Reflecting on the Smart City 360° Summit 2015


Four days, three venues and an almost overwhelming amount of ideas floating around – that was the Smart City 360° Summit 2015. Between 13 and 16 October 2015, experts from around the world met in Bratislava and Toronto to explore and discuss the future of Smart Cities. Organized by EAI in collaboration with the Slovak University of Technology, and with the patronage of the Vice President of the European Commission Maros Sefcovic, and the Ministry of Economy of the Slovak Republic, the summit was one of the major international events on Smart Cities.

The Summit speaker list included such distinguished names as Robert Redhammer (Rector of the Slovak University of Technology) with his opening speech, David Mair (Acting Director for Policy Support Coordination, DG Joint Research Centre, European Commission), Rastislav Chovanec (State Secretary, Ministry of Economy of the Slovak Republic), Tamas Vahl (Smarter Cities and EMF Pursuit Lead, IBM Central and Eastern Europe), Harald Baur (Networked Society Evangelist and Strategic Marketing Manager, Ericsson), Pavol Adamec (Director, Assurance, Risk Management, Information Technology, PwC Slovakia), Simon Sicko (CEO of Pixel Federation), Manfred Schrenk (Competence Center for Urban and Regional Planning, Vienna), Mario Paroha (Head of Research at the GreenWay Operator), Lukas Stockinger (Communications Officer, Smart City Wien Agency), Massimo Craglia (Digital Earth and Reference Data Unit, Joint Research Centre, EC), and many others.

If there was any one idea that kept coming up repeatedly during nearly every session, it was that we need to think much bigger when we think about Smart Cities. Many speakers and panellists have made a strong point that when we talk about Smart Cities, too often do we focus on the technology behind smart devices and smart infrastructure, but in the process neglect the concept of smart people.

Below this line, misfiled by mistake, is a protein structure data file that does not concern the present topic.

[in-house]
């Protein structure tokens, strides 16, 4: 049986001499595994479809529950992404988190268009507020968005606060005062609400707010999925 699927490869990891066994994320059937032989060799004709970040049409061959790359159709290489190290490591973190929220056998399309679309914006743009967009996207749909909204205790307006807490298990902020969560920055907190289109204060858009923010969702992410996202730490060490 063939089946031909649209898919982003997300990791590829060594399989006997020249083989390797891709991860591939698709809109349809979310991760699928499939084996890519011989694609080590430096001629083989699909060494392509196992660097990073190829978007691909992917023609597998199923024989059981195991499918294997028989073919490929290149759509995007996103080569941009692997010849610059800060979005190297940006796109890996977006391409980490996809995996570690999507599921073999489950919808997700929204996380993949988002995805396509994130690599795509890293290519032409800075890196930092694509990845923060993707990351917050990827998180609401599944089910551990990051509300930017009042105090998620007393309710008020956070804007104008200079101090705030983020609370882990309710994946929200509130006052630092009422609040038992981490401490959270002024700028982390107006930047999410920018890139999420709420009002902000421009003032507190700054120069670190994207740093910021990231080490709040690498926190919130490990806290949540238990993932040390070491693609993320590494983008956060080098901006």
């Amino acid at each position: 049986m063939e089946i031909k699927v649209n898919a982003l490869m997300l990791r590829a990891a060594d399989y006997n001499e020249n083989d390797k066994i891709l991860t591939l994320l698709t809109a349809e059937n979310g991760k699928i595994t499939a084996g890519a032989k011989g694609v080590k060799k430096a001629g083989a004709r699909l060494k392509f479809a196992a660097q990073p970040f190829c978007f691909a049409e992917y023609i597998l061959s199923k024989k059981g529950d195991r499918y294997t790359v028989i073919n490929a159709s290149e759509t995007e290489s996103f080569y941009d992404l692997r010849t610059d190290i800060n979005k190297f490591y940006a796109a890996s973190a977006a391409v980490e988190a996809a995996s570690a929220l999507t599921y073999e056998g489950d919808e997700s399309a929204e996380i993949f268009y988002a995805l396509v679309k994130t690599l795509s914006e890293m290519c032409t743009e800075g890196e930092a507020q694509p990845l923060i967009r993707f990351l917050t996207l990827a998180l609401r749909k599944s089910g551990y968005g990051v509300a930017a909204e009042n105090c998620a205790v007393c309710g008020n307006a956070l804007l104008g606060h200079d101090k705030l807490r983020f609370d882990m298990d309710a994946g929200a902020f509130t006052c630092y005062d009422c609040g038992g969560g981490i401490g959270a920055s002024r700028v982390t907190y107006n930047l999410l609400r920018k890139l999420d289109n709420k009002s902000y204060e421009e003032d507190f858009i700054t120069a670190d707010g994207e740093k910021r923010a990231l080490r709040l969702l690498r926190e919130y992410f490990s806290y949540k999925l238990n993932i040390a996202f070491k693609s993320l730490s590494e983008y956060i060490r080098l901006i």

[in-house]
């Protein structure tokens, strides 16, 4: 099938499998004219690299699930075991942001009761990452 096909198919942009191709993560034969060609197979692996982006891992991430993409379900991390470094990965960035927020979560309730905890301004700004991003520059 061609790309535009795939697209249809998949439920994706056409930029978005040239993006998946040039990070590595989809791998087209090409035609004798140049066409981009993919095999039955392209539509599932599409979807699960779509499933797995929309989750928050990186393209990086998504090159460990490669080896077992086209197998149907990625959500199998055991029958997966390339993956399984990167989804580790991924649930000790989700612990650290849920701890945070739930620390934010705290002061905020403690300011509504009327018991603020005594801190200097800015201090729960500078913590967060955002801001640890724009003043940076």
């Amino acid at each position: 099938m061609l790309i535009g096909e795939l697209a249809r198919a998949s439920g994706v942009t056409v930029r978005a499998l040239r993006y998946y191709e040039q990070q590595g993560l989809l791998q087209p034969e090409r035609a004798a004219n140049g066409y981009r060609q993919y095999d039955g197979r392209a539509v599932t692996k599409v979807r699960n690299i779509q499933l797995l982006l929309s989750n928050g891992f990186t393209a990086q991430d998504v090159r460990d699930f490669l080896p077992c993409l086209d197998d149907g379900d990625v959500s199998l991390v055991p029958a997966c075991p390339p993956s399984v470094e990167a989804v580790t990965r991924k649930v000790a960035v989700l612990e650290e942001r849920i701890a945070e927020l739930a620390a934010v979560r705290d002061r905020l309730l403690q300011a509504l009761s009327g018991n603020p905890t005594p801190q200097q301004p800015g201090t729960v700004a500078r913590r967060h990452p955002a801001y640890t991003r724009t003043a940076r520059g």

Developing conscious citizenship, educating individuals ready for the future job market and encouraging social innovation in an increasingly technology-driven world – these have been relentlessly put forward as the corner stones of safe, sustainable, and smart society.

The second over-arching theme of the Smart City 360° Summit was a general uncertainty with regards to the definition of a “Smart City”, as well as an emphasis on the fact that there is no one universal recipe for a city to become smart. Many speakers have pointed out the multi-disciplinary nature of smart cities, and challenges that come up when governments, private sector, and citizens are required to collaborate. Many warnings regarding silo mentality were expressed, again emphasizing the need for mutual understanding and efficient collaboration between the many facets that together form a Smart City.

The main takeaway from the Smart City 360° Summit was that creating a Smart City is a long, arduous and problematic process that poses many complex challenges. This, in the end, only affirms the need for events such as Smart City 360°. Meeting people from different areas of expertise and public life, and putting heads together to make progress in sustainability and smart urban development is, as it appears, absolutely essential.

Take a look at the photo gallery from the Smart City 360° Summit here.

Editorial Staff

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